Chris Harrison, Carrie Ann Inaba Chris Harrison, Carrie Ann Inaba

On Sunday's Live at the Golden Globes with Carrie Ann & Chris, starting at 6 ET/3 PT, Carrie Ann Inaba and Chris Harrison will co-host TV Guide Network's red carpet coverage of the awards. The pair spoke with about what makes the Golden Globes different, who provided their most memorable moments at the Emmys and how they prepare for the big day.

Check out our Golden Globes section for the latest news How does it feel getting ready to cover the red carpet now for the second time?
Carrie Ann Inaba: The first time, you're not quite sure what's going on. Chris and I have known each other for a while, but to do it in that set-up was new. Now, it's not new and I think it's going to be a lot more fun.
Chris Harrison: I think with the Emmys, we just wanted to get through that first one without burning the house down. We wanted a clean show and we wanted good interviews. We really weren't trying to make it spectacular and we had to meet our team. As much as Carrie Ann and I are in front of the camera, there's so much that you rely on behind the camera that is every bit, if not more important than we are. Getting the team working is a major, major function. Going into the Globes, I think we have our team in place, our chemistry is in place, so I think we are really set up to have a phenomenal show. What do you think makes the Golden Globes stand out among the many awards shows coming up in the next few months?
Inaba: The Globes are fun.
Harrison: It's a cocktail party. It's like an awards show that gets in the way of a cocktail party. Seriously, it's an open bar and there's champagne on the tables, it kicks off awards season, the fact that TV and movies are together in one room. It's just a very festive atmosphere. It's by far my favorite red carpet to cover because everybody lets their guard down. Did you each have a favorite moment during your Emmys coverage in September?
Harrison: My favorite moment was trying to get [Family Guy creator] Seth MacFarlane, in his Stewie voice, to say, "Back to you, Carrie Ann." He couldn't understand what I was trying to say. It was a disaster, but it was a great moment.
Inaba: I got Marcia Gay Harden's name wrong. It was Glenn Close, Holly Hunter and Marcia Gay Harden and I was horrified because I love them all and I wanted to give them all proper time and make sure I was giving them the right space. They all came up together and by the time I got to Marcia Gay Harden, I was so nervous that I don't know what I said. I wrote to her and said,  "I'm so sorry," and she understood. What would you each say is the most surprising aspect of covering the red carpet?
Inaba: I don't think anybody realizes how much work goes into one of these shows. It feels like its just this fun little celebration that happens right before the main show but it's a show unto itself. Chris and I are researching — me more so than Chris because he does the [TV Guide Network's entertainment news program] Hollywood 411, so he's always aware of what's going on in the news. We talk a lot and we go over all the cards. We actually discuss each interview — we've been doing that for the last couple of days now.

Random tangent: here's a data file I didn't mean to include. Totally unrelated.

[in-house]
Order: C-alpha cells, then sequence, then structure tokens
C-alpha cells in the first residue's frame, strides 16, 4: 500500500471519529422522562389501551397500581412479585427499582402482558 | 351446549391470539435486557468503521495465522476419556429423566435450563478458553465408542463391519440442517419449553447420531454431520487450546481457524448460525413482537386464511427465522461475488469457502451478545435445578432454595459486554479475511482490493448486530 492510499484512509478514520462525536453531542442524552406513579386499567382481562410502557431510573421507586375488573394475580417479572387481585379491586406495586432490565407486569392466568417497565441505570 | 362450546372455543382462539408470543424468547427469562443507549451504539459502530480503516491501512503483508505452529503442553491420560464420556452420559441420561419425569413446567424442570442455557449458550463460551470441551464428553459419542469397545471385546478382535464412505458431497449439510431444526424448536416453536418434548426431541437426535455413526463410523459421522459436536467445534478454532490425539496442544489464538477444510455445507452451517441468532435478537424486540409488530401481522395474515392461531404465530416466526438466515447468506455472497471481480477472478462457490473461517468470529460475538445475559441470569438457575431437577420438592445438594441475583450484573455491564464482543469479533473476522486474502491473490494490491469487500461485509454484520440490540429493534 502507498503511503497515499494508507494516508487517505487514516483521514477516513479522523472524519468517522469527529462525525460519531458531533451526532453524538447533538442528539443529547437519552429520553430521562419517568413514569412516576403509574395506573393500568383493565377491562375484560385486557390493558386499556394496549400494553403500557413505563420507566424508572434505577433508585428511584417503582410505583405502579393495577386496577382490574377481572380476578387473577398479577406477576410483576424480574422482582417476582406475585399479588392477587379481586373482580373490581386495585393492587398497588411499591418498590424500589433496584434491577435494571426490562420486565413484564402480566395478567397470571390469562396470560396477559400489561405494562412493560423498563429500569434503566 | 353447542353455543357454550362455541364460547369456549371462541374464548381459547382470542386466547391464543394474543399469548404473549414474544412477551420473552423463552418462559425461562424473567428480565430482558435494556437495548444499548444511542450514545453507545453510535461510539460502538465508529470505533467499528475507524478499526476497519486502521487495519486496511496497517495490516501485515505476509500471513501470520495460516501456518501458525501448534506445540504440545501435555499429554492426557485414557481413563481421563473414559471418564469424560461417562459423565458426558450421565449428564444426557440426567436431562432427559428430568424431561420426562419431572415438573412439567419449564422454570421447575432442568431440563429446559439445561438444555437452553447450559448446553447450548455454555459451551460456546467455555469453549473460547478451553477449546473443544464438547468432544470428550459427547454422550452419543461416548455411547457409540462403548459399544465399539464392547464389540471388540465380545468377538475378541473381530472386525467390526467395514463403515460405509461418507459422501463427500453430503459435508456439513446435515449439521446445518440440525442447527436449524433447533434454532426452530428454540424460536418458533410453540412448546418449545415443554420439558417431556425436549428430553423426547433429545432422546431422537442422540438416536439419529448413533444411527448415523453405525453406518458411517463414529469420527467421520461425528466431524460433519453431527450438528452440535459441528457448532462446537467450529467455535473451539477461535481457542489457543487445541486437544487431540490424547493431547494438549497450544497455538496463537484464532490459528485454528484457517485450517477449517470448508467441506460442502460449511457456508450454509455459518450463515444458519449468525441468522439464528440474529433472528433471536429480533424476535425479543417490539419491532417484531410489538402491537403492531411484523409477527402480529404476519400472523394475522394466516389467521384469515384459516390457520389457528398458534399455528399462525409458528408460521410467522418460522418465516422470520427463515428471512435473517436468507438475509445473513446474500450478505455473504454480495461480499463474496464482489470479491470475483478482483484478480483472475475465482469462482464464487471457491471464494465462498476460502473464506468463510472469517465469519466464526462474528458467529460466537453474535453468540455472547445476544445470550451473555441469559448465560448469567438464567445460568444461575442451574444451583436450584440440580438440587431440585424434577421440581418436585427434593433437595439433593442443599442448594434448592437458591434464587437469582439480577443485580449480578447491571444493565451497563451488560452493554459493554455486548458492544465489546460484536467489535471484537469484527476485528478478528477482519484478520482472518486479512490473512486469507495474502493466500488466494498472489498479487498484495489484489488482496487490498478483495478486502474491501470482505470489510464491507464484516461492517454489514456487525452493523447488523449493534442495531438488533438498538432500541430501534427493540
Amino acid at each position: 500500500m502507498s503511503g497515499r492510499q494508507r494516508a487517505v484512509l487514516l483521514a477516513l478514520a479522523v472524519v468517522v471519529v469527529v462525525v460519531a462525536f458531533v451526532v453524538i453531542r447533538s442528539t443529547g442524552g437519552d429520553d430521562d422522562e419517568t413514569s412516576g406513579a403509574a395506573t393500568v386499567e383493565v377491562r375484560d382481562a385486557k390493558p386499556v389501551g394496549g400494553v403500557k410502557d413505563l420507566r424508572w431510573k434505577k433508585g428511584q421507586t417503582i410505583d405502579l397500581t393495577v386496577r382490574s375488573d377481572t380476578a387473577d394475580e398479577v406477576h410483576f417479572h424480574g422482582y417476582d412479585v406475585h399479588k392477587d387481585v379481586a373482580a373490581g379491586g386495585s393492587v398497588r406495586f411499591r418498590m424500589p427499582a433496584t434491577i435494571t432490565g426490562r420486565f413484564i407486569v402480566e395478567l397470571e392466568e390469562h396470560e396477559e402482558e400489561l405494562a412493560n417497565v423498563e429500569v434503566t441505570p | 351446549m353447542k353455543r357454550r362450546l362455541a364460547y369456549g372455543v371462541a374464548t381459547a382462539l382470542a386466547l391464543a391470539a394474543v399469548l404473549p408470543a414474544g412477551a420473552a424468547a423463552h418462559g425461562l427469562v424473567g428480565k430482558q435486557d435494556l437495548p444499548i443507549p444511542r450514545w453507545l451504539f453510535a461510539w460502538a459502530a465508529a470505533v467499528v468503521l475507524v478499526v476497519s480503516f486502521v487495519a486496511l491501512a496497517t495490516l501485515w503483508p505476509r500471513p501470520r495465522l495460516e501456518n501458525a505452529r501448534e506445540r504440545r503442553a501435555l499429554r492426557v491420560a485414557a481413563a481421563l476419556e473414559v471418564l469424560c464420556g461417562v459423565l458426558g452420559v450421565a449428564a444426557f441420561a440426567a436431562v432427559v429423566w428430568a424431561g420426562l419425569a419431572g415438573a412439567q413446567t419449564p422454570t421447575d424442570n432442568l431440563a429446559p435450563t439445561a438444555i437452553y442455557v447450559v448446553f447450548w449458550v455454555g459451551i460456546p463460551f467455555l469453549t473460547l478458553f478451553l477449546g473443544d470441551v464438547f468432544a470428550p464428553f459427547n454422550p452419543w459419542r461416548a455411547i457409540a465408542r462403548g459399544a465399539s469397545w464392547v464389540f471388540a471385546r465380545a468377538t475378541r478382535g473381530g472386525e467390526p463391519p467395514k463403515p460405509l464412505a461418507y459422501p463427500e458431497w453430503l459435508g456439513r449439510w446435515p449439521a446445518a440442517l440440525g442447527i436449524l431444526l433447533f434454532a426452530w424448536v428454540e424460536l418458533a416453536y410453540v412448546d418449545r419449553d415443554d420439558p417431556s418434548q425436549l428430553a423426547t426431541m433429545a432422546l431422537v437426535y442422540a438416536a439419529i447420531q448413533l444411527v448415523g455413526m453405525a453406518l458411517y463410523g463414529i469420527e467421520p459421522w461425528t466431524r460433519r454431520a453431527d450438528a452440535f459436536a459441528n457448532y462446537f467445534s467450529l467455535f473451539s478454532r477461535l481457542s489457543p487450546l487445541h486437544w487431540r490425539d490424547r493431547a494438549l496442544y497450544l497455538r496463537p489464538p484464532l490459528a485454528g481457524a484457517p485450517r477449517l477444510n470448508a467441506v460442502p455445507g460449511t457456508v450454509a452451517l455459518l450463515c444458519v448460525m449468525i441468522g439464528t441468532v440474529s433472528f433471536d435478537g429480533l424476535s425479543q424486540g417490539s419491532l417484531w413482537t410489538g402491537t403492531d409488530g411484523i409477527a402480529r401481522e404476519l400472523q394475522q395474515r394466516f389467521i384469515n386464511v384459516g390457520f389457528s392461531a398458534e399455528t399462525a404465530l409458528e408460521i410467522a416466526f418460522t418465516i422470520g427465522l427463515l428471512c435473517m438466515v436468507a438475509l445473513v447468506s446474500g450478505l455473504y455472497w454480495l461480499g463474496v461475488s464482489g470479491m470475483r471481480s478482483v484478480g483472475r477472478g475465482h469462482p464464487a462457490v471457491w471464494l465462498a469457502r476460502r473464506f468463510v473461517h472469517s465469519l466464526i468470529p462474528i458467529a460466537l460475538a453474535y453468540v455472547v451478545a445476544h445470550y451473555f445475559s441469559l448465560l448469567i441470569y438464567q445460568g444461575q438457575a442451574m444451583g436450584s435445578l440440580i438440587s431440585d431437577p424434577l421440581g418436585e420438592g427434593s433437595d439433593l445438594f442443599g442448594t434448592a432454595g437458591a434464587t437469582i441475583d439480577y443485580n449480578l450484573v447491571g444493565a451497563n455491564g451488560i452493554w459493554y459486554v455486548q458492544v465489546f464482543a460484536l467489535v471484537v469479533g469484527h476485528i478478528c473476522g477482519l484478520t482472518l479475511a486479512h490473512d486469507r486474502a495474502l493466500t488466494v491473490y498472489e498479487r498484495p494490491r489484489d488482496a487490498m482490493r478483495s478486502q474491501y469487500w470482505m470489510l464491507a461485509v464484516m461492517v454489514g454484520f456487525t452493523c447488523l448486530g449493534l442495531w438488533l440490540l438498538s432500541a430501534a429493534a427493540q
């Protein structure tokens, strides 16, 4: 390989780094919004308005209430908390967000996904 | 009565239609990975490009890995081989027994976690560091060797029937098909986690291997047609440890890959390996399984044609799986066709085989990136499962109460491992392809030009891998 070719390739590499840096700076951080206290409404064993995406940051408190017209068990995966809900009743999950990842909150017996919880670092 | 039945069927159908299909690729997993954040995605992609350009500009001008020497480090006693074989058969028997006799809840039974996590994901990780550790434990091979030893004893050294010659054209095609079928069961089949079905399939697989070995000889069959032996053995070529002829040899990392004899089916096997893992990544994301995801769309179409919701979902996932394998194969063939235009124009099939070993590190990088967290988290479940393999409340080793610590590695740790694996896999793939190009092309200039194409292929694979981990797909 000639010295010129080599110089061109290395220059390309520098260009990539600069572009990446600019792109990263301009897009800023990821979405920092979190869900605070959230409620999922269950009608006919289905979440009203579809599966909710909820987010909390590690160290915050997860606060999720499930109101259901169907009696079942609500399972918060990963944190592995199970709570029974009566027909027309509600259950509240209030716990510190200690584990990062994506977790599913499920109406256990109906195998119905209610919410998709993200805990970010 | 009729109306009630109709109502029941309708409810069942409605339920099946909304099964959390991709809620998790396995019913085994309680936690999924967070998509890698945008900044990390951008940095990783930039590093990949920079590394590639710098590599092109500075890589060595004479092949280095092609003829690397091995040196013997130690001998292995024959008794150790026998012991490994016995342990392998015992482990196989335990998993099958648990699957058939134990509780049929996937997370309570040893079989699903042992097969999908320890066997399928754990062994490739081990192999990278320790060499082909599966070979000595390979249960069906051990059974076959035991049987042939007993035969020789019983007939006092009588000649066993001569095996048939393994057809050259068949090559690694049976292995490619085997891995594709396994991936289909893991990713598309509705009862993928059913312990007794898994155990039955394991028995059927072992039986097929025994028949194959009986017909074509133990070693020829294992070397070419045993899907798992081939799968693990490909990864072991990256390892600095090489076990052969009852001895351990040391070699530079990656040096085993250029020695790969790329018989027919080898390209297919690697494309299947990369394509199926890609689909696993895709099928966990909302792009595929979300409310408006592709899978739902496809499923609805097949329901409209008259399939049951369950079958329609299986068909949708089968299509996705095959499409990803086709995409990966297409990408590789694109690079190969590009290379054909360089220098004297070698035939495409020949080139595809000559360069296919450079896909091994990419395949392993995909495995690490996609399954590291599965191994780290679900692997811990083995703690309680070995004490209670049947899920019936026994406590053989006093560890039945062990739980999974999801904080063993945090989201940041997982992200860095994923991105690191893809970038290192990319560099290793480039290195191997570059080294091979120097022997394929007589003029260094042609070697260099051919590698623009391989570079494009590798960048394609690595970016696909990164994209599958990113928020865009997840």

Harrison: Luckily, I'm with the most professional woman in the world. We stayed up until midnight the other night, from noon to midnight straight, finishing our cards and that was the second night we had done that. We literally go over any person we might run into and pull up old interviews of people like James Cameron, like, what did he say in this interview? So we come up with stuff that we think we might use.
Inaba: We are also redefining what TV Guide Network's red carpet coverage is all about. We had hosts in the past who had different approaches, so we take a lot of care in how we approach these questions. We don't want to be too tabloid-y, we don't want to be too personal, but we want to ask questions that they'll feel comfortable answering and will also entertain our audience. Can you talk about the 3-D glam cam a little bit? How did that idea come about and how do you think it will add to the telecast?
Harrison: That's her baby [indicates Inaba]. The first-down marker [in football], that yellow line that shows up on the field? The same people have done this technology.
Inaba: So we've gathered some of the previous red carpet looks from some of our favorite celebrities, both women and men, and we'll showcase them so that they'll actually get to stand by their own hologram and look at the way they used to look and talk about it: what they liked about, maybe what they didn't like about it, so it's going to be fun. Also, since Angelina [Jolie] and Brad [Pitt] may not be coming I may want to try to talk to their hologram. [Laughs]
Harrison: When we first heard about this, I was [unsure]. But we've seen this and you cannot tell what's the replay and what's the real person. ... You can literally pan up and down the hologram with the camera. It's crazy technology. Covering the red carpet is obviously very fast-paced. How do you each prepare for the big day?
Harrison: I was an athlete my entire life, so I will approach it like I approach a game. I will cram, do my homework — basically your workout — and then I try to shut it down this weekend. Saturday I'll do a little bit, but Sunday I won't do anything. You just want to get your head clear and you go onto the carpet and trust that you've done your homework and you're ready to go. On Sunday, you want it to be a relaxed moment so when the stars come up, they feel relaxed.
Inaba: I'm going to listen to Lady Gaga's "Bad Romance" and The Black Eyed Peas' "I Gotta Feeling" about 100 times and I will be ready.